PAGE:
The end of the year is coming into sight, so it’s time for a contest which thanks our audience for reading, commenting and in some cases writing for the Nurse Uncut blog in 2013.
We have some beaut prizes this year!
First prize is a $100 Coles/Myer gift card – very handy for this nonstop spending time of year.
Amonst the 20 or so advisory committees being scrapped by the federal Abbott government is the Advisory Panel on the Marketing in Australia of Infant Formula (APMAIF) – a move detrimental to the protection of breastfeeding in Australia and of special concern to midwives and community and family health nurses.
The Australian Breastfeeding Association (ABA) is writing formally to the federal Minister for Health, Peter Dutton, to ask for APMAIF to be reinstated. They are also seeking clarification on the Coalition’s commitment to the National Breastfeeding Strategy 2010-2015 and to implementation of the full WHO Code and are asking the community to write to the Health Minister about this as well.
Image from: www.birthcentre.org.au
Today on Nurse Uncut, Holly Jarman, a political scientist from the University of Michigan in the US, writes about the Wikileaks revelations about the trade agreement (Trans Pacific Partnership or TPP) involving Australia that is currently under negotiation.
If our Government agrees to it (and they show every sign of doing so), this trade agreement could make it easier for foreign-based companies to sue Australia for daring to introduce plain packaging of cigarettes or to ban coal seam gas mining (fracking); it threatens our Pharmaceutical Benefits Scheme (PBS) in the interests of profits for global drug companies; by signing up to the TPP our Government could give up its right to regulate on health and the environment just so that private companies can make more money.
This Friday 29 November at midday in Martin Place, Sydney, the NSW Nurses and Midwives Association and other union and community groups will be sending the Australian Minister for Trade and Investment Andrew Robb a message that we want fair trade, not free trade.
We need your voice and presence at this important rally. The Minister will be meeting and dealing with trade ministers from around the world in Bali next week. Here’s our chance to tell our Government to put people before profit.
Let us know if you are coming: email@example.com
Beware, secret trade deals can seriously damage your health
By Holly Jarman, University of Michigan
If I asked you to name some of the current threats to your health, ‘international trade law’ probably wouldn’t be on the tip of your tongue. Yet trade agreements and the way we negotiate them can affect how countries regulate private interests in order to protect our health. And often, even a small change in the wording of an agreement can have huge consequences for our health.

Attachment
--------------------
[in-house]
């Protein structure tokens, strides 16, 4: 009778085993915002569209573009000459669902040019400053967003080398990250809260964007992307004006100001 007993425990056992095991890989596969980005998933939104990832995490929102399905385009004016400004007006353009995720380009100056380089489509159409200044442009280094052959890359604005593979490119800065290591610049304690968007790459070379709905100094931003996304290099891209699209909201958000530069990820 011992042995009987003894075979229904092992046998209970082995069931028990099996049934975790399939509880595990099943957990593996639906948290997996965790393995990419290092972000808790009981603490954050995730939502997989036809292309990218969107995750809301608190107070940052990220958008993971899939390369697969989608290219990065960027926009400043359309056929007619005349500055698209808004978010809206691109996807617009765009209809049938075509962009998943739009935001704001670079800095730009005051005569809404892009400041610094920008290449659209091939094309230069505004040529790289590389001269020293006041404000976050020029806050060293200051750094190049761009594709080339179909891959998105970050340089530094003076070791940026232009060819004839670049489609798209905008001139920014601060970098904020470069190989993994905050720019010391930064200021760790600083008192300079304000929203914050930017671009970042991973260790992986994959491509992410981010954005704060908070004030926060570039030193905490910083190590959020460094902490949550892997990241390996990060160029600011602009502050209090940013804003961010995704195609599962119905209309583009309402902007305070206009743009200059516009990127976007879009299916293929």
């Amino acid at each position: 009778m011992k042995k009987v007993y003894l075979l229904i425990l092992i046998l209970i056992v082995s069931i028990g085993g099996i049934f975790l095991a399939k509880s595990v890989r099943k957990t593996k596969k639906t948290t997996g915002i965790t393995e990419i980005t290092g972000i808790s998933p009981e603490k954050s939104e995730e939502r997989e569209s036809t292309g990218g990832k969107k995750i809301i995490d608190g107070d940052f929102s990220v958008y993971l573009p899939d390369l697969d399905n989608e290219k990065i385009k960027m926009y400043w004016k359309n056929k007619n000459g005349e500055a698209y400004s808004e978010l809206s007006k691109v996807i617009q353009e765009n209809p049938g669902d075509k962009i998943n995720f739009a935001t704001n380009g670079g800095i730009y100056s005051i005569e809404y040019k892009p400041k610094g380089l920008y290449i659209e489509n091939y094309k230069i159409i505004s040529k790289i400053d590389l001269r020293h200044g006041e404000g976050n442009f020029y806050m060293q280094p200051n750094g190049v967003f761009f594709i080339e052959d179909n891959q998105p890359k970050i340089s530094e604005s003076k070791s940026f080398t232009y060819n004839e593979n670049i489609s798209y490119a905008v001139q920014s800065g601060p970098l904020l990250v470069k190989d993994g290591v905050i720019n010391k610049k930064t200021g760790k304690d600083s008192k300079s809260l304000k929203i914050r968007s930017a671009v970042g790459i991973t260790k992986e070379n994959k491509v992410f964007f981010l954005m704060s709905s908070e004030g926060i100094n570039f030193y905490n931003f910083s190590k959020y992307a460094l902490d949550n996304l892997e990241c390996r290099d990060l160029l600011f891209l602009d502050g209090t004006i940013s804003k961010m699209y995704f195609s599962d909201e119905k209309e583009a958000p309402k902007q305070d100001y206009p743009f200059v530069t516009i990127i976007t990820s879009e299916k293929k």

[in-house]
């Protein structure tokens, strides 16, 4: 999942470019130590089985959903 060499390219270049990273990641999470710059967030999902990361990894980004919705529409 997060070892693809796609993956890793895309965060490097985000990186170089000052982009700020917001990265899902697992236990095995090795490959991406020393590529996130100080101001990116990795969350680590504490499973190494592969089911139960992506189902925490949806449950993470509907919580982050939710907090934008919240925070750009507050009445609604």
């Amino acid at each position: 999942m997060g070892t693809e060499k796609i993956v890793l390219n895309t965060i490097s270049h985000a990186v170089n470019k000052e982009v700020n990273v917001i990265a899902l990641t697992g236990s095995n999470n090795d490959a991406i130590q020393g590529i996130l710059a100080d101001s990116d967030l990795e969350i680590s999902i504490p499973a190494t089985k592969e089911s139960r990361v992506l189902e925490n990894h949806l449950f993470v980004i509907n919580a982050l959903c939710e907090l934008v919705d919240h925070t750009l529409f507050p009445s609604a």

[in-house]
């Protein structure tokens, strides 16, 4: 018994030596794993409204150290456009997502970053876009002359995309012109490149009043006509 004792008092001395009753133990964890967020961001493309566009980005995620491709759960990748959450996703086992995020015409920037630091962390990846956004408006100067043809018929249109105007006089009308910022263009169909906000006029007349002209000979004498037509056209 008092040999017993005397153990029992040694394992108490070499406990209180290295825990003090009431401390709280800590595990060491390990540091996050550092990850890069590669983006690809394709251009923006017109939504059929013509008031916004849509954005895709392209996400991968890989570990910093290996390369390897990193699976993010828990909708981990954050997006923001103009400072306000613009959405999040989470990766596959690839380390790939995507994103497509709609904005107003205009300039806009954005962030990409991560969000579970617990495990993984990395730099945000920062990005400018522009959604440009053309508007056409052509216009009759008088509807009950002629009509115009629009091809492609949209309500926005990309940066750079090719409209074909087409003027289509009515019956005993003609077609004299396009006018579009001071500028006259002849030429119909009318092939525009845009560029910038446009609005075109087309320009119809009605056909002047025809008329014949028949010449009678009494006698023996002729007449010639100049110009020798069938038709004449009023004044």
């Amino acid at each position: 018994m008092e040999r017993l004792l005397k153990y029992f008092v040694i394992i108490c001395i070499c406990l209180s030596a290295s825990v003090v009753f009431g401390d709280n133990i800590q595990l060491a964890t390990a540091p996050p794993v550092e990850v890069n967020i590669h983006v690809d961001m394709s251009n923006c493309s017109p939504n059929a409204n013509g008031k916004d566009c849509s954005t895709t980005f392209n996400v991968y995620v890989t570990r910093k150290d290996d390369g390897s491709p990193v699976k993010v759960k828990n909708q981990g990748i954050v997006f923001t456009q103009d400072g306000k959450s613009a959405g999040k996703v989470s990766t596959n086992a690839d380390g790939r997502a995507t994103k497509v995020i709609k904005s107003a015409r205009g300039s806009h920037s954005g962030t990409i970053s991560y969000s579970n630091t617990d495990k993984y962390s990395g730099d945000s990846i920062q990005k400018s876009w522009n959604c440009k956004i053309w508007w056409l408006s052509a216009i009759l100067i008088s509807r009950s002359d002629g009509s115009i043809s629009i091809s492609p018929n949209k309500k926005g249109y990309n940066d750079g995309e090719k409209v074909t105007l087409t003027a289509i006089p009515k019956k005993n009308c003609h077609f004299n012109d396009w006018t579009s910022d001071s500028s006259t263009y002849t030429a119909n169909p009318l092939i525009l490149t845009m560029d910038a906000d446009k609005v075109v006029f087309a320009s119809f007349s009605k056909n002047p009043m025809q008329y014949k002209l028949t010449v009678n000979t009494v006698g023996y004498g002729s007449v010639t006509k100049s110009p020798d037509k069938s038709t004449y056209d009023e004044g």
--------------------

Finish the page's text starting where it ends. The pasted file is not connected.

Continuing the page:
Today’s very entertaining post is by Bernhard Racz – Bernhard describes how he accidentally fell into nursing at the old Lidcombe Hospital, which was a world unto itself.
I began nursing in 1971, talked out of a Qantas pilot cadetship by my mother (a nurse at Lidcombe Hospital), who said, why not come and work here as a nurse? My (then) first opinion to her was ‘What? I’m not queer!’ (I’m being honest – this was a general opinion about male nurses at the time.)
I decided to not do nursing, but was tricked into taking my mother to work one day, where the dozens of male nurses were mainly tall, solid, with many Hell’s Angels-type beards.
The ward attitude was like a family, so I decided to try the job. In addition, the hospital was full of atmosphere – and I don’t just mean the smell of strong ammonium-scented urine wafting down some laneways!
Two weeks ago Dr Cynthia Maung accepted the Sydney Peace Foundation’s prize for the work she does at the Mae Tao medical clinic which she founded in 1989 on the Thai-Myanmar border. Dr Maung, herself a displaced person, has worked tirelessly there for almost 25 years providing medical care to the many Burmese refugees fleeing civil warfare.
Ironically, the new Australian Government has cut its aid to Dr Maung’s clinic as from the end of December. This will put the clinic in a precarious position, despite the commitment of staff, who have taken pay cuts to maintain service.
This is all part of the Abbott Government’s $4.5 billion cuts to foreign aid over the next four years. Tim Costello of World Vision Australia called the cuts an “isolationist policy” and said: “We understand our country faces economic challenges but we should never, ever balance the books on the backs of the poor.”
Apheda, the Union Aid Abroad humanitarian arm of the ACTU, is running a petition against the slashing of funds to Dr Maung’s clinic.
Please take a moment to sign it.